Obama last visited the state in July, when he held a town hall on health care reform in Raleigh. Prior to that visit, the president outlined his plans for the withdrawal of U.S. troops from Iraq, during a speech at Camp Lejeune Marine Base in North Carolina in February of last year.
[cnn-photo-caption image= http://i2.cdn.turner.com/cnn/2009/images/05/08/art.crist.gi.jpg caption=" Crist is the clear favorite against primary and general election challengers, a new poll suggests."](CNN) - One week after Florida Governor Charlie Crist announced he would campaign for the Senate next year rather than run for re-election, a new poll indicates he comfortably leads his primary and general challengers.
The popular first term governor announced last week that he would forgo re-election in 2010 and instead run for the seat being vacated by retiring Senator Mel Martinez, a fellow Republican. Crist was immediately backed by some top Republicans in Washington.
A new Mason-Dixon poll, the first survey to question Florida voters since that announcement, indicates that if the Republican primary for the Senate seat were held today, Crist would easily top former Florida House Speaker Marco Rubio 53 percent to 18 percent, who is considered more conservative than Crist.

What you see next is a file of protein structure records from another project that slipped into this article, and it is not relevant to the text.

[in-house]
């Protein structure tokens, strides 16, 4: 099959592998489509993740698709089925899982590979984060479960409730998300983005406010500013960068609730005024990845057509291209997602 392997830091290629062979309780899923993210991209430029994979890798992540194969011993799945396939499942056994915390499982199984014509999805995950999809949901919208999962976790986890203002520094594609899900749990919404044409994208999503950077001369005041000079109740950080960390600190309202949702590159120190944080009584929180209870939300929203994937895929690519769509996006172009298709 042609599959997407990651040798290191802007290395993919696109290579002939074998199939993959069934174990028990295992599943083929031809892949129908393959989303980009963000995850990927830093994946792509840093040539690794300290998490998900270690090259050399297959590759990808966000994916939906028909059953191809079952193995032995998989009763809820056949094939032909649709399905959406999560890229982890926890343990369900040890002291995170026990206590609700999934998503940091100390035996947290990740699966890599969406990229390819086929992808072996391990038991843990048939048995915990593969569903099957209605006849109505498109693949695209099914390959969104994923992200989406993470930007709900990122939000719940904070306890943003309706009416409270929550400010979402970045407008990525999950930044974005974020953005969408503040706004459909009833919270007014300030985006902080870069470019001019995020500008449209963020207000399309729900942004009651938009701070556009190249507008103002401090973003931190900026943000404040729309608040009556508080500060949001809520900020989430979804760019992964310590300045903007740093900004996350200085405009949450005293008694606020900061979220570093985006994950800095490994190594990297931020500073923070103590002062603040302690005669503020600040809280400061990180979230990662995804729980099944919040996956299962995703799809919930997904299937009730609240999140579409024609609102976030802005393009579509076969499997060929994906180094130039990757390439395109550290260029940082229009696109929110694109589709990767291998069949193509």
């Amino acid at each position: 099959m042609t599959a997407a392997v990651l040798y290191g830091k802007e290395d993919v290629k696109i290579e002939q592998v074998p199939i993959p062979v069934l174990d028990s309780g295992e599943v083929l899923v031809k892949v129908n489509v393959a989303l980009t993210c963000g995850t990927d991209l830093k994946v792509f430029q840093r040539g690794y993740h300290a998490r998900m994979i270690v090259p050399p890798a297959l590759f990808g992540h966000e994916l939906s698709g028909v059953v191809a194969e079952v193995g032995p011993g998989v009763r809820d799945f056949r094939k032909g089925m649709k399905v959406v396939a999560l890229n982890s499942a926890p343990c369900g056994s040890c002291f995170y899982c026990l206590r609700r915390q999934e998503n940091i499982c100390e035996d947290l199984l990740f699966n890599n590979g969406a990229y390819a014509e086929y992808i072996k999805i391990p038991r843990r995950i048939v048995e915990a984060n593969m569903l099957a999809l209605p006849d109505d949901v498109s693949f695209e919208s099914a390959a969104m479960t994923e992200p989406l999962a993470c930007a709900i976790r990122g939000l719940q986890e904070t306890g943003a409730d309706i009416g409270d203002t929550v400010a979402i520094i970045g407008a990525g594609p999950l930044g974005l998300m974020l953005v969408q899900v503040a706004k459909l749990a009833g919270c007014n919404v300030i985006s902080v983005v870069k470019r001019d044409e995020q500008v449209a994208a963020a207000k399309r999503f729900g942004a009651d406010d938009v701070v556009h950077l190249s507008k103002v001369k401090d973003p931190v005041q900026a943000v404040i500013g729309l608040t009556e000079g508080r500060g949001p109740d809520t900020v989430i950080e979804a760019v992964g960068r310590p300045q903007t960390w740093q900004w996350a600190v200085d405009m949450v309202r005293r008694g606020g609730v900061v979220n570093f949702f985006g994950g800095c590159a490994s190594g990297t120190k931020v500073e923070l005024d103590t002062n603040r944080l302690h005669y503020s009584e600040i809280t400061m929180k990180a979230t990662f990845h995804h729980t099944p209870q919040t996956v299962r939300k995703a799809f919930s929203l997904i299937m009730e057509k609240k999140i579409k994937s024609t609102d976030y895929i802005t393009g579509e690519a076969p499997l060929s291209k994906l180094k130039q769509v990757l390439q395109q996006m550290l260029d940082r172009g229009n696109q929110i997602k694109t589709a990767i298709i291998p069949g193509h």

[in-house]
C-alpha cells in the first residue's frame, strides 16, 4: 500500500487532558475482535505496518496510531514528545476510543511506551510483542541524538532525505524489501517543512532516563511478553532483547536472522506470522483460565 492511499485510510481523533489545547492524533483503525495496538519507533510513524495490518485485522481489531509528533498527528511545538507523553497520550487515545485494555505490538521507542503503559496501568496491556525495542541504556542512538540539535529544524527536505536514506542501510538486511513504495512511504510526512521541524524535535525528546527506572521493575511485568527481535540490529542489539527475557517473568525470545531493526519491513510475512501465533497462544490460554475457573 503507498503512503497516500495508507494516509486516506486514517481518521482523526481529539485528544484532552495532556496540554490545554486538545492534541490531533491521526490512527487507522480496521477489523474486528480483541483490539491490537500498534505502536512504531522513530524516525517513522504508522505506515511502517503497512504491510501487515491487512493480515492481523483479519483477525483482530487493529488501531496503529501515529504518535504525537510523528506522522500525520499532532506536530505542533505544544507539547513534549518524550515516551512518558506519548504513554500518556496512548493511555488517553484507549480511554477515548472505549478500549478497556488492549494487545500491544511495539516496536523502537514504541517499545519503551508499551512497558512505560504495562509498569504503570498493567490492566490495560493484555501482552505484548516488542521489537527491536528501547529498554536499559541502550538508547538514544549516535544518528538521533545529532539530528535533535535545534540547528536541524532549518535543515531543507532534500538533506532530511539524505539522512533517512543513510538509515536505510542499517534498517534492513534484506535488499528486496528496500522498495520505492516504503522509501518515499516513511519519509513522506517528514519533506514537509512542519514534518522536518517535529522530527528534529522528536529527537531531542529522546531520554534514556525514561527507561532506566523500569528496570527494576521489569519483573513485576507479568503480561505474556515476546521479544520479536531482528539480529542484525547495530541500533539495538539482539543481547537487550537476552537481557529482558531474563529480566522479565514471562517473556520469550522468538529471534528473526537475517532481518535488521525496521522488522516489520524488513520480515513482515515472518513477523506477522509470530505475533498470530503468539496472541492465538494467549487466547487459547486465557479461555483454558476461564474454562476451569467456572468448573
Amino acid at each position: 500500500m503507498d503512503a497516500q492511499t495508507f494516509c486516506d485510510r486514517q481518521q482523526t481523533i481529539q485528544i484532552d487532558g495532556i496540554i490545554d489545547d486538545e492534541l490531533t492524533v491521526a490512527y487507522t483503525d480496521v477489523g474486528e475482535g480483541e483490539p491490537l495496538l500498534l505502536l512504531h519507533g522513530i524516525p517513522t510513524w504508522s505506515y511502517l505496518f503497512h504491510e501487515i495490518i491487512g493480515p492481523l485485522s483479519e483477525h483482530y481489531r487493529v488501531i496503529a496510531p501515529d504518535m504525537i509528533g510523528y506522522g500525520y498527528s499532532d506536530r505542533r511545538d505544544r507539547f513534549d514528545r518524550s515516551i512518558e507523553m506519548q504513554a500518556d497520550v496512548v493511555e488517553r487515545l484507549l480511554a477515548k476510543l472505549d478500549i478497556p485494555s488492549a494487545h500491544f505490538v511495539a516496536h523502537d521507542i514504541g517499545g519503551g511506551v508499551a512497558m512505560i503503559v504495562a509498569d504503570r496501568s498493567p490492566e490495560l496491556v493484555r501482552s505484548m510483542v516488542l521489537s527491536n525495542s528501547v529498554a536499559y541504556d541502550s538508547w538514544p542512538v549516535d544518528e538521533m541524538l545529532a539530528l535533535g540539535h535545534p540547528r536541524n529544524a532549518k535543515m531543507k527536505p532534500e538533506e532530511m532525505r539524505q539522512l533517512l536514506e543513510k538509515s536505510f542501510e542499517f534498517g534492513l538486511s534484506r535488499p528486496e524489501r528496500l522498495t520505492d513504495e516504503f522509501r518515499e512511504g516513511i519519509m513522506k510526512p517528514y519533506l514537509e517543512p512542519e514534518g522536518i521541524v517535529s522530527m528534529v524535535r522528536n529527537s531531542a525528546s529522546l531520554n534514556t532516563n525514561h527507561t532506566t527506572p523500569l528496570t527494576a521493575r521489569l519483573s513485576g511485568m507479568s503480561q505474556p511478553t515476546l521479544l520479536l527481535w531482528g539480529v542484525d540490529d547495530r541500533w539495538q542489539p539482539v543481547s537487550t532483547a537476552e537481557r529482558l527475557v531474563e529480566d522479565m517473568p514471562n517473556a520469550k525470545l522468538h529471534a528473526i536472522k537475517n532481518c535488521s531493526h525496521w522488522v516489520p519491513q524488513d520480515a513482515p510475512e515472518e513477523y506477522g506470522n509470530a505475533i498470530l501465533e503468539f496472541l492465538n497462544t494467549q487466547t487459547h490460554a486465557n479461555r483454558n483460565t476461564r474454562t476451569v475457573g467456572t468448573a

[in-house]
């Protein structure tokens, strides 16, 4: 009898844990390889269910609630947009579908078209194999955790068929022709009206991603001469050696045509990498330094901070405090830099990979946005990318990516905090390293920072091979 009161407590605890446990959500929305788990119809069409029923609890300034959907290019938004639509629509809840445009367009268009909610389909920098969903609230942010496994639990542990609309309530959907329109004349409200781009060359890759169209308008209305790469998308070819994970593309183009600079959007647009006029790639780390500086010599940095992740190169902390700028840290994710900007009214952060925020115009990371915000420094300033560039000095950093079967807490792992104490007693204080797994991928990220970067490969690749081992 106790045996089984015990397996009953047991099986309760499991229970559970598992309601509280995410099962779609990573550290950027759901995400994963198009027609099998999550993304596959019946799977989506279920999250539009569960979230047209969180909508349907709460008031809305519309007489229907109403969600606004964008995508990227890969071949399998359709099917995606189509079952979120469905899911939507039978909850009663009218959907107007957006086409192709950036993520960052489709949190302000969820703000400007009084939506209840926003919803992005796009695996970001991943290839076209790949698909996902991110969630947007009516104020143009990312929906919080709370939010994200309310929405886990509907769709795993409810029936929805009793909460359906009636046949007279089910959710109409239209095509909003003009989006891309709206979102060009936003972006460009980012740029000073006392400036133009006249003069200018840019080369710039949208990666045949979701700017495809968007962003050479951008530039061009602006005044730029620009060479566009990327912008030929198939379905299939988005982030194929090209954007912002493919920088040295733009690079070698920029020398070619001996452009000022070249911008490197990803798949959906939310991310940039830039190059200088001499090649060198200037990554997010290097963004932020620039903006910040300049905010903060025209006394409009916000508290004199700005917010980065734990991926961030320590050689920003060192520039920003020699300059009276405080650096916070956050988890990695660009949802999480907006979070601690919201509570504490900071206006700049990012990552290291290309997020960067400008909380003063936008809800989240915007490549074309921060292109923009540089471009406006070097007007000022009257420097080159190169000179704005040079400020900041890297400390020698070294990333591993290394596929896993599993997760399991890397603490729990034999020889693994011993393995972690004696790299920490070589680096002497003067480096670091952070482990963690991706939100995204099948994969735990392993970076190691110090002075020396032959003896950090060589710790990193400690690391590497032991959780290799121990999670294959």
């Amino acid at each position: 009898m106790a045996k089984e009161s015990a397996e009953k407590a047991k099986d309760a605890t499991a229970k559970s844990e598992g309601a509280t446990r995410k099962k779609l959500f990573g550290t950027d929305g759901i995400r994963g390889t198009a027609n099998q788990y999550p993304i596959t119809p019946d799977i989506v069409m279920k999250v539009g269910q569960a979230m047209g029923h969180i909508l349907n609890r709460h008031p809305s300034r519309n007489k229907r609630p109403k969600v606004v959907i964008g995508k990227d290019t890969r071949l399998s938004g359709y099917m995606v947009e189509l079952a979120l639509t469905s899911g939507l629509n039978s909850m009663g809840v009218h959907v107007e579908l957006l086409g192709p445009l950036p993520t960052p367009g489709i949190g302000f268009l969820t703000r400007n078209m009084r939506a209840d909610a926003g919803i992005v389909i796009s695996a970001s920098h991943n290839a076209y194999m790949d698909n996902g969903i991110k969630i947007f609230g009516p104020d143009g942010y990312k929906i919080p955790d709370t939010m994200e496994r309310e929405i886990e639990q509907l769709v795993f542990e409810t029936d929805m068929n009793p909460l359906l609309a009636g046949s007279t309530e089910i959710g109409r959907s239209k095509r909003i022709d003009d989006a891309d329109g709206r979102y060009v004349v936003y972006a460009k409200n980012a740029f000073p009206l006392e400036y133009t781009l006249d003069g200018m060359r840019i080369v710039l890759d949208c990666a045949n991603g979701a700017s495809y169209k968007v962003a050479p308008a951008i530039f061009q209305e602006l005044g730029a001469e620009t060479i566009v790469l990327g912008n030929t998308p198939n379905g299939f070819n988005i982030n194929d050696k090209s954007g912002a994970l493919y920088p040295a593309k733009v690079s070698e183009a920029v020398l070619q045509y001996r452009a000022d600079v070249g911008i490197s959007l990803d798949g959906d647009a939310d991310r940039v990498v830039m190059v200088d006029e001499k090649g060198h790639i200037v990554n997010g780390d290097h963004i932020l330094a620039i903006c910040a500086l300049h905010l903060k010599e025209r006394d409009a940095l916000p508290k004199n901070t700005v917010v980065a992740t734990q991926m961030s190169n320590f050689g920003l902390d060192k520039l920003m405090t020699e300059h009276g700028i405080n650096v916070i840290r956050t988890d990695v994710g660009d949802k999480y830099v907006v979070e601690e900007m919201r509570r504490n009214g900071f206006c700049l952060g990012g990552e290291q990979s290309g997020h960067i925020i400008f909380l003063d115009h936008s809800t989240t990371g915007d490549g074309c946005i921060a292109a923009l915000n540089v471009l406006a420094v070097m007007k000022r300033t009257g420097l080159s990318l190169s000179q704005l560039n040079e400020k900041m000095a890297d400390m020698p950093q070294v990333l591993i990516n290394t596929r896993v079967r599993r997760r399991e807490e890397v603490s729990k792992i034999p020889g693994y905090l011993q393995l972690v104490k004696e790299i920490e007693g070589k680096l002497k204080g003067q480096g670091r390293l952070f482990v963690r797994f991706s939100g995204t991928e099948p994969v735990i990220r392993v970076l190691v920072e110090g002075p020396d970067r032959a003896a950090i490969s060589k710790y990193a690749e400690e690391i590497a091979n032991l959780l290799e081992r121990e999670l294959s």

The poll also suggests Crist would beat Democrat Kendrick Meek, a Congressman from south Florida, by 31 points and would defeat state senator Dan Gelber by 35 points in hypothetical general election matchups.
"Crist seems to be popular throughout Florida, but he also benefits in early polling from being the only Senate candidate who has been on a statewide ballot," says CNN Polling Director Keating Holland. "The challenge for the challengers is to boost their name ID in parts of the state where they have never run before. If one or more of them do that, the election results in 2010 may look nothing like today's poll."